• +1 @DMA57361 - took the words right out of my mouth! – Nick Sep 2 '10 at 16:57
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    @hobodave: Depends on which Spanish are you talking. "Chile" is mainly and mostly Mexican (which is the Central and North American term, coming from the nahua people). In Chile and Argentina you say "ají" (which is the mostly South American term). In Spain, you usually say "guindilla". – Vinko Vrsalovic Sep 2 '10 at 23:25
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I've done a search-for-it-on-Google-test, results are in millions of matches.

Round 1

chilli  11.9  
chili   35.9  
chile  235.0  

Chile seems to be the runaway winner. However, this does not account for whether these matches are talking about the pepper or a dish (e.g. chil(l?i|e) con carne) and not, for example, the country Chile. So, lets extend the test further.

Round 2

+chilli +(pepper OR peppers)   1.71
+chili +(pepper OR peppers)   15.6
+chile +(pepper OR peppers)    0.583

Again, we seem to have a winner. But this time, we have another problem - the band "Red Hot Chili Peppers" are coming up in many matches and skewing the results again. We need to filter them out as well.

Round 3

+chilli +(pepper OR peppers) -red-hot-chili-peppers  1.84
+chili +(pepper OR peppers) -red-hot-chili-peppers   1.68
+chile +(pepper OR peppers) -red-hot-chili-peppers   4.1

Well. This just makes things worse. Chile, and to a lesser extent Chilli, magically gain more matches. Helpful. I think Google is trying to help too much. Time to be pendantic.

Round 4

0.806  +chilli +(pepper OR peppers) -red-hot-chili-peppers -red-hot-chilli-peppers -red-hot-chile-peppers
1.69   +chili +(pepper OR peppers) -red-hot-chili-peppers -red-hot-chilli-peppers -red-hot-chile-peppers
0.563  +chile +(pepper OR peppers) -red-hot-chili-peppers -red-hot-chilli-peppers -red-hot-chile-peppers

Right. Now I think we're getting somewhere!

Given these tests it looks like chili is in front. Obviously, whether that means it corresponds to the communities needs or not is another question entirely. Plus, it's a shame really, I was hoping chilli would win. ;)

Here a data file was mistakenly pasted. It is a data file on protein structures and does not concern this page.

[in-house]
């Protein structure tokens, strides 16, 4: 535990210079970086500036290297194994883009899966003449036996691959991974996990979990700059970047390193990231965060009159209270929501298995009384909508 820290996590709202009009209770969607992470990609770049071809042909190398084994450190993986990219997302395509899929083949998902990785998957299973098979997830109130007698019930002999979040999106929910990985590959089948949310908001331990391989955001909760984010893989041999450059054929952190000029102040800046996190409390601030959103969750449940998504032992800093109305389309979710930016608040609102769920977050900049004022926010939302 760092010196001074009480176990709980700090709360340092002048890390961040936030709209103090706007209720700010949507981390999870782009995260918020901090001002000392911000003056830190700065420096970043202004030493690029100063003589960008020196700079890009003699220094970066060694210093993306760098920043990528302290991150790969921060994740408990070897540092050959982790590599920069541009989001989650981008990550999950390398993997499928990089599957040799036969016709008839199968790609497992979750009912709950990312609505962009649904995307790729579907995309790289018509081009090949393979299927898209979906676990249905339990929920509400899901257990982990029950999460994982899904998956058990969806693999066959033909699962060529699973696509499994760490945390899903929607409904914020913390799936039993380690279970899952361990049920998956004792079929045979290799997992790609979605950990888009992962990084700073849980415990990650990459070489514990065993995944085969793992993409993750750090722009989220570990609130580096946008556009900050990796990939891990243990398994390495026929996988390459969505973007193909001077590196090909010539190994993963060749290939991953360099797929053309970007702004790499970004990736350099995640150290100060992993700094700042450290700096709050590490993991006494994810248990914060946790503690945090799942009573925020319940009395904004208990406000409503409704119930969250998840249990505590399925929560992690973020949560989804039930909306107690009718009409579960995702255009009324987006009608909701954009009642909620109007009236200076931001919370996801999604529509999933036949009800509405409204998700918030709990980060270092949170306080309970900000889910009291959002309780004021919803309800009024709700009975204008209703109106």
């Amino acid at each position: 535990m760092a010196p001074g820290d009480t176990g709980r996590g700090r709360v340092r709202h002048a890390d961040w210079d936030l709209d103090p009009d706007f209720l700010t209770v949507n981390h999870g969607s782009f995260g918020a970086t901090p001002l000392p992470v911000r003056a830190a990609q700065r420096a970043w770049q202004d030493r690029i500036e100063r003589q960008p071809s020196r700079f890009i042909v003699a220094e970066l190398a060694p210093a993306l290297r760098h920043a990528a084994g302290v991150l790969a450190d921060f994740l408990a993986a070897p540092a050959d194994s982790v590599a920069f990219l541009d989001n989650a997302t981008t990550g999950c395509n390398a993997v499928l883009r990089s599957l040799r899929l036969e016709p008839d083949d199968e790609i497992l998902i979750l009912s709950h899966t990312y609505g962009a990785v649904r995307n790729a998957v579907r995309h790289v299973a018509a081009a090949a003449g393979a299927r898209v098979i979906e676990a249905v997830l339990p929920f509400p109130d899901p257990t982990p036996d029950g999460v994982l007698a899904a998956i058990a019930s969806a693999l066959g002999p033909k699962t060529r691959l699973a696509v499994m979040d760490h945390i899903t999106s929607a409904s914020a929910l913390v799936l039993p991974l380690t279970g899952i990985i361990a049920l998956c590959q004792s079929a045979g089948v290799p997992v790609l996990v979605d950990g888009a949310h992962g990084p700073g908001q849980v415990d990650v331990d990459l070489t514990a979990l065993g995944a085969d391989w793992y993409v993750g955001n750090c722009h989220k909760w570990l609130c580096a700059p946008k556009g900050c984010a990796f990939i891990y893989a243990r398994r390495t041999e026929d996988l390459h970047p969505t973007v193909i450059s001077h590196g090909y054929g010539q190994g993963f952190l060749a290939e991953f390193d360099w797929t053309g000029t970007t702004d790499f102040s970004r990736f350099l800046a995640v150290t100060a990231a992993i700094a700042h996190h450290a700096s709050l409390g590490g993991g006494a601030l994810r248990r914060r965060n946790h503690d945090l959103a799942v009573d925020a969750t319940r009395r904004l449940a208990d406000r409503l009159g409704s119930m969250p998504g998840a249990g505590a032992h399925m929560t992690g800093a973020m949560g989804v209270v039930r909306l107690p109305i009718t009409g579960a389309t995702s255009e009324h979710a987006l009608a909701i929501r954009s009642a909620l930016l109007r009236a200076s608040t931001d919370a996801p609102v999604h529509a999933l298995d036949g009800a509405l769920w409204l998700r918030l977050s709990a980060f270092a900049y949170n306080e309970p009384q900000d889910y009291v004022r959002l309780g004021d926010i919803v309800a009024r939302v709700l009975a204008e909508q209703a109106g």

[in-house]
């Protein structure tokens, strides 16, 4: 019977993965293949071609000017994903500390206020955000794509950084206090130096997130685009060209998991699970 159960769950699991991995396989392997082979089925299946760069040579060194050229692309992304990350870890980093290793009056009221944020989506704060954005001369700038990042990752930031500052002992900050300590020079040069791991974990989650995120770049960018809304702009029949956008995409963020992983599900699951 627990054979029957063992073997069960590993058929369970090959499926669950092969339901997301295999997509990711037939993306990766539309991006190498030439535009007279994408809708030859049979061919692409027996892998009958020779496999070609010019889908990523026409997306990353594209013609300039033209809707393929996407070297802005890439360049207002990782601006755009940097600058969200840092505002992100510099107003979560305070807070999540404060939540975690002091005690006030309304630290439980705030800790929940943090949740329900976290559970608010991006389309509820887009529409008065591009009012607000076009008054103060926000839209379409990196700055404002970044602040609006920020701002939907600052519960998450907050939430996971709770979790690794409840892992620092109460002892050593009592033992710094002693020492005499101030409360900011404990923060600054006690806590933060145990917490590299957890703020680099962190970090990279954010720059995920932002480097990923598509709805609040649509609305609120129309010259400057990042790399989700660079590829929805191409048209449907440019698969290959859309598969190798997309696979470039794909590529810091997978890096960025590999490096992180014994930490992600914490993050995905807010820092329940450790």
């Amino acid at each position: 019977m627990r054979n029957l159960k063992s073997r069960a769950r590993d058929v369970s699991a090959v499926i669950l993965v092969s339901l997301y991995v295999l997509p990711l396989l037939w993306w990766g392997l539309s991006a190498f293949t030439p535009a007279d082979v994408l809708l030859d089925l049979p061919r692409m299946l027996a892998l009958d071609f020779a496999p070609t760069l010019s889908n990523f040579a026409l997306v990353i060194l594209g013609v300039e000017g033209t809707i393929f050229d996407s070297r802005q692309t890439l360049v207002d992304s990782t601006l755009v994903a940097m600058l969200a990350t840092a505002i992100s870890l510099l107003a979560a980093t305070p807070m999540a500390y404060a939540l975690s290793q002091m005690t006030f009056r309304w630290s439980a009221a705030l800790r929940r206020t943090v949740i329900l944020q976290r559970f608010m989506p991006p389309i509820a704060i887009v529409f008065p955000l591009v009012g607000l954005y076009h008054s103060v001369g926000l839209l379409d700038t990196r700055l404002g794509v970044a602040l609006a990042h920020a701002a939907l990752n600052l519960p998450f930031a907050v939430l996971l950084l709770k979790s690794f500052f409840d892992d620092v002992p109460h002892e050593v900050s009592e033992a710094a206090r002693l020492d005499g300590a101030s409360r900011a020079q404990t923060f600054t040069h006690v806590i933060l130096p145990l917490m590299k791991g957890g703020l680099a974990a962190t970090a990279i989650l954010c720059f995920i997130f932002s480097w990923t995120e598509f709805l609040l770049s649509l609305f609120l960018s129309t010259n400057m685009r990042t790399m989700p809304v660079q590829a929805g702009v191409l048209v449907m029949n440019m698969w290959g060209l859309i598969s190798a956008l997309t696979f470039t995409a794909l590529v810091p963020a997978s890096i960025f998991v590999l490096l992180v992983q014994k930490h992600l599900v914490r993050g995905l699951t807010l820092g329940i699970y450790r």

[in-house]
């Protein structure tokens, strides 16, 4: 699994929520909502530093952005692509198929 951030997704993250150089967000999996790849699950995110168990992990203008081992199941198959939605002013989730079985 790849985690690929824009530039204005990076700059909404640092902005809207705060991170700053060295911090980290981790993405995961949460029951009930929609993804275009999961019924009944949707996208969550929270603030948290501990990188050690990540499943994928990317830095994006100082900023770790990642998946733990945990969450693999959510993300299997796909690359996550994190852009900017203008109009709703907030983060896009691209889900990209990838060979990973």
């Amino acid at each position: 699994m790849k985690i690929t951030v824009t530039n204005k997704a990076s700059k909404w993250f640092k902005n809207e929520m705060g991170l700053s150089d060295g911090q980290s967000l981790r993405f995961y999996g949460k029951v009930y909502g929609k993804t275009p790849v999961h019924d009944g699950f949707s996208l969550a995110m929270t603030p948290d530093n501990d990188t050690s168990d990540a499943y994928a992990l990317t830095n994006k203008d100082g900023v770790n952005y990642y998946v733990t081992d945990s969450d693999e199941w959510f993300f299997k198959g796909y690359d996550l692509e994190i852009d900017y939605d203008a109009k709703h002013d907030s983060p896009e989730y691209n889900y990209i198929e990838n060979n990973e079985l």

Result so far: Leaning towards Chili

  • the ambiguity with the first set (round 1) is that you are still talking in millions of records. also i am wondering what the results would be of google sampling vs sampling of the sites audience/participants and the difference between their usage/nomenclature. good testing though. – mfg Aug 18 '10 at 14:27
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    Awesome. I do love the geekiness that this site brings to cooking. I assume this is largely the initial SOFU influenced audience. – yossarian Aug 18 '10 at 15:53
  • As stated previously, rounds 2-4 are effectively irrelevant because they need to be combined with the word [pepper(s)], and we don't split tags! If you want to create a [chili-peppers] tag, go ahead, although it'll probably be made a synonym of the already-existing [chiles]. But please do not tag these questions [chili] because that has another meaning. There's even a question that's tagged [chiles] and [chili], and both are relevant. – Aaronut Aug 18 '10 at 16:01
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    Firstly: this should be taken with a large dose of scepticism! 2nd: They're not entirely irrelevant (just mostly) - as this (sort of) finds all the uses of the word when it is being used to refer to a chilli pepper, which is what the question was about. Whether the tag eventually ends up in the form [chilies] or [chili-peppers] and/or what synonyms end up being used are just semantics really. – DMA57361 Aug 18 '10 at 16:25
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    Wow ... what a completely worthless test. They're DIFFERENT CONCEPTS, not just different spellings. (one's a country!) And you didn't even test the english name of the fruit that we're talking about. IF you want to look up the spelling of words like 'fuchsia', use a dictionary, not the collective stupidity of people posting on the internet : blog.xkcd.com/2010/05/03/color-survey-results – Joe Aug 19 '10 at 17:00
  • One way around the ambiguities is to standardize on plural tags for countable nouns and singlular for mass nouns. That way chiles, chilis, or chillis will be for the peppers; and chile, chili, or chilli would be for the dish made of beans and stuff... or just include a disambiguating term in the tag. – hippietrail Sep 15 '11 at 21:38